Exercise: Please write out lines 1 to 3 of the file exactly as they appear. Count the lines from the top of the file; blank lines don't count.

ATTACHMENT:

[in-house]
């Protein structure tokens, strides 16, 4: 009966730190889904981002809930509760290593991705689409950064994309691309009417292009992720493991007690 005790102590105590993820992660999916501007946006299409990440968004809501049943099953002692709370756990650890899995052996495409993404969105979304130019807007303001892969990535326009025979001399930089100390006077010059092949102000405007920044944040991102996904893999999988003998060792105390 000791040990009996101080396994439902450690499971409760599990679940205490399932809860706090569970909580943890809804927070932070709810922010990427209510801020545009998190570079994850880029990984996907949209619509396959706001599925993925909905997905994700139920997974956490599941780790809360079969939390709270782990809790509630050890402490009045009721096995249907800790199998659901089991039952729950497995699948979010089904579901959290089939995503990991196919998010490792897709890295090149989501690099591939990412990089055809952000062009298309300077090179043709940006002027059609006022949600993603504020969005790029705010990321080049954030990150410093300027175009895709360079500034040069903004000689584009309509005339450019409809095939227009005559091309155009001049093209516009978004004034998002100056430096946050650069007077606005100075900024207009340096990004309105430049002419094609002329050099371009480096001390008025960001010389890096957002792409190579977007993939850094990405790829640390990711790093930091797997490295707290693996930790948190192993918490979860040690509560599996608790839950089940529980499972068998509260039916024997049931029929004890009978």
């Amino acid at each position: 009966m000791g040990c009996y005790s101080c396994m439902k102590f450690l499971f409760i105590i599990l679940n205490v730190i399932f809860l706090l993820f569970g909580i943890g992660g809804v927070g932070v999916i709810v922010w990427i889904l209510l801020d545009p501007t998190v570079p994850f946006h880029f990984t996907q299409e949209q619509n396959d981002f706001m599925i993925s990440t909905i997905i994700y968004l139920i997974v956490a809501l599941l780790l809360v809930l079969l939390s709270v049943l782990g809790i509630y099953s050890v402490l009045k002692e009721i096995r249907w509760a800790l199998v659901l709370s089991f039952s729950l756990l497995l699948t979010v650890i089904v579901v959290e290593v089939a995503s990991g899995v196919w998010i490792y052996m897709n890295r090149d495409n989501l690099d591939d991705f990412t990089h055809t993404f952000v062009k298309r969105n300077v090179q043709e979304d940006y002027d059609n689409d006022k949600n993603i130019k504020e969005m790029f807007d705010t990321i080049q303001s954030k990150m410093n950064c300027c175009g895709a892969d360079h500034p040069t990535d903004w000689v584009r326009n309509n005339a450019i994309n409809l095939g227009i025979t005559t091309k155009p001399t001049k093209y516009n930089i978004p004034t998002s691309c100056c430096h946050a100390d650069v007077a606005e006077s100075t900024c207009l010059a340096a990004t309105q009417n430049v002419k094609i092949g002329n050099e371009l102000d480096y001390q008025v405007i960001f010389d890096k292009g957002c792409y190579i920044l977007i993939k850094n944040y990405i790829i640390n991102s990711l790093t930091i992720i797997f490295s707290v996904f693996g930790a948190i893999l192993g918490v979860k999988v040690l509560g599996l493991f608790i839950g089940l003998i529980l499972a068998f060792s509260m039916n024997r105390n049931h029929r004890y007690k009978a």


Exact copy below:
[in-house]
């Protein structure tokens, strides 16, 4: 009966730190889904981002809930509760290593991705689409950064994309691309009417292009992720493991007690 005790102590105590993820992660999916501007946006299409990440968004809501049943099953002692709370756990650890899995052996495409993404969105979304130019807007303001892969990535326009025979001399930089100390006077010059092949102000405007920044944040991102996904893999999988003998060792105390 000791040990009996101080396994439902450690499971409760599990679940205490399932809860706090569970909580943890809804927070932070709810922010990427209510801020545009998190570079994850880029990984996907949209619509396959706001599925993925909905997905994700139920997974956490599941780790809360079969939390709270782990809790509630050890402490009045009721096995249907800790199998659901089991039952729950497995699948979010089904579901959290089939995503990991196919998010490792897709890295090149989501690099591939990412990089055809952000062009298309300077090179043709940006002027059609006022949600993603504020969005790029705010990321080049954030990150410093300027175009895709360079500034040069903004000689584009309509005339450019409809095939227009005559091309155009001049093209516009978004004034998002100056430096946050650069007077606005100075900024207009340096990004309105430049002419094609002329050099371009480096001390008025960001010389890096957002792409190579977007993939850094990405790829640390990711790093930091797997490295707290693996930790948190192993918490979860040690509560599996608790839950089940529980499972068998509260039916024997049931029929004890009978």
């Amino acid at each position: 009966m000791g040990c009996y005790s101080c396994m439902k102590f450690l499971f409760i105590i599990l679940n205490v730190i399932f809860l706090l993820f569970g909580i943890g992660g809804v927070g932070v999916i709810v922010w990427i889904l209510l801020d545009p501007t998190v570079p994850f946006h880029f990984t996907q299409e949209q619509n396959d981002f706001m599925i993925s990440t909905i997905i994700y968004l139920i997974v956490a809501l599941l780790l809360v809930l079969l939390s709270v049943l782990g809790i509630y099953s050890v402490l009045k002692e009721i096995r249907w509760a800790l199998v659901l709370s089991f039952s729950l756990l497995l699948t979010v650890i089904v579901v959290e290593v089939a995503s990991g899995v196919w998010i490792y052996m897709n890295r090149d495409n989501l690099d591939d991705f990412t990089h055809t993404f952000v062009k298309r969105n300077v090179q043709e979304d940006y002027d059609n689409d006022k949600n993603i130019k504020e969005m790029f807007d705010t990321i080049q303001s954030k990150m410093n950064c300027c175009g895709a892969d360079h500034p040069t990535d903004w000689v584009r326009n309509n005339a450019i994309n409809l095939g227009i025979t005559t091309k155009p001399t001049k093209y516009n930089i978004p004034t998002s691309c100056c430096h946050a100390d650069v007077a606005e006077s100075t900024c207009l010059a340096a990004t309105q009417n430049v002419k094609i092949g002329n050099e371009l102000d480096y001390q008025v405007i960001f010389d890096k292009g957002c792409y190579i920044l977007i993939k850094n944040y990405i790829i640390n991102s990711l790093t930091i992720i797997f490295s707290v996904f693996g930790a948190i893999l192993g918490v979860k999988v040690l509560g599996l493991f608790i839950g089940l003998i529980l499972a068998f060792s509260m039916n024997r105390n049931h029929r004890y007690k009978a």